A horrible thought passed through her head. Would the people in Ashby sound like that? Was she going to be surrounded by people who talked…wrong? Could anything else make this worse?

~*~

Noah was glad Lizzie had opted not to join him and Mum on the drive up. It meant he wouldn’t have to listen to her whining or suffer through the inevitable argument with Mum it would lead to. It also meant he would get to see the house first, explore it and stake his claim on the best bedroom. Lizzie had had the largest, other than Mum and Dad’s, in their house in Twickenham and now it was his turn.

Mum announced a detour. She was going to drive along the high street in Ashby de la Zouch before they headed for the house. Noah was happy when she’d suggested that. It was something else he was going to get to do before his sister. She usually insisted on being first at everything and would always remind him of being born first whenever he questioned it; as if twelve minutes made any difference, beyond their having different birthdays anyway. He’d always liked that. He got his special day and didn’t have to share it with her.

High Street, no Market Street he corrected himself, looked normal. Okay it was a little smaller than Twickenham’s centre but it seemed okay. There were plenty of places where he could hang out with the new friends he was sure he would make. It would be different but he reckoned he would get used to it; and so would Lizzie. She would just be insufferable until she did.

Mum pulled the car into the drive of their new house just behind the first of the removals vans. The drive way was enormous; just like the house. Back in Twickenham one van like the one ahead of them would have filled their driveway. Mum and Dad had had to park carefully if they wanted to get two cars on the drive. Here you could probably fit more than a dozen.

As the removals van turned around ahead of them Noah saw another vehicle was already there; a car he didn’t recognise. The man leaning against it was also unknown to him. Mum did seem to recognise him though. She waved as she pulled on the handbrake and switched off the engine. That was it. Their journey was over. They were here.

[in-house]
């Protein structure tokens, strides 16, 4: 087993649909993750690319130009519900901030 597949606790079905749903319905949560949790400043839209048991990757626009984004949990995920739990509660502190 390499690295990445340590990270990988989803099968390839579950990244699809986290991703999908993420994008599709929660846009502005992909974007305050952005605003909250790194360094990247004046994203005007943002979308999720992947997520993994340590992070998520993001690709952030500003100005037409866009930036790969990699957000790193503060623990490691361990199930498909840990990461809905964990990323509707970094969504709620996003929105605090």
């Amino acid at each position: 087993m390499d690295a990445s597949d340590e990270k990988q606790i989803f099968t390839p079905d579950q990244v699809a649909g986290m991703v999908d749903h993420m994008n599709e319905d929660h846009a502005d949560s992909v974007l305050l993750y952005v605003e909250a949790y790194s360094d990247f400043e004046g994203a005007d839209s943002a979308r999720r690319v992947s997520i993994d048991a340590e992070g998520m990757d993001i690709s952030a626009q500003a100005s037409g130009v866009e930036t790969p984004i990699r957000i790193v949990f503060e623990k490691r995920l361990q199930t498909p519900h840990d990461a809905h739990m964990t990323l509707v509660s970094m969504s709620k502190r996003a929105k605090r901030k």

Noah unclipped his seatbelt and got out of the car. The gravel of the driveway crunched under his feet. He stared at the house. It looked weird. The stones, wet from the recent rain, gleamed in the sunlight. It looked wrong. This house was so old he thought it would look far better through mist than in bright sunshine.

Mum had crossed the distance to man she’d waved at seconds before. They were talking warmly. When the two of them moved to the front of the house and he unlocked the front door, Noah realised who he must be. He was the estate agent his parents had bought the house from. Mum stepped inside. That confirmed it. It was real. This was his new home.

He had this uncontrollable urge to rush inside and explore but wasn’t sure if he should. Would he just be getting in the way of the removals men? His restraint was never going to last. There was no way anything was going to keep him from seeing where they would be living. He virtually ran across the driveway; wanting to get a closer look at his new home.

A few feet short of the door he pulled up to a halt. There was a name carved into the stone about the door. It was weathered but still just about readable. His new home was called Clemency House. It was an odd name. He wondered what it meant. He shook his head. That was a matter for later. Right now he had more important things to do.  He jumped through the large oak front door into the entrance hall beyond. He was in his new home.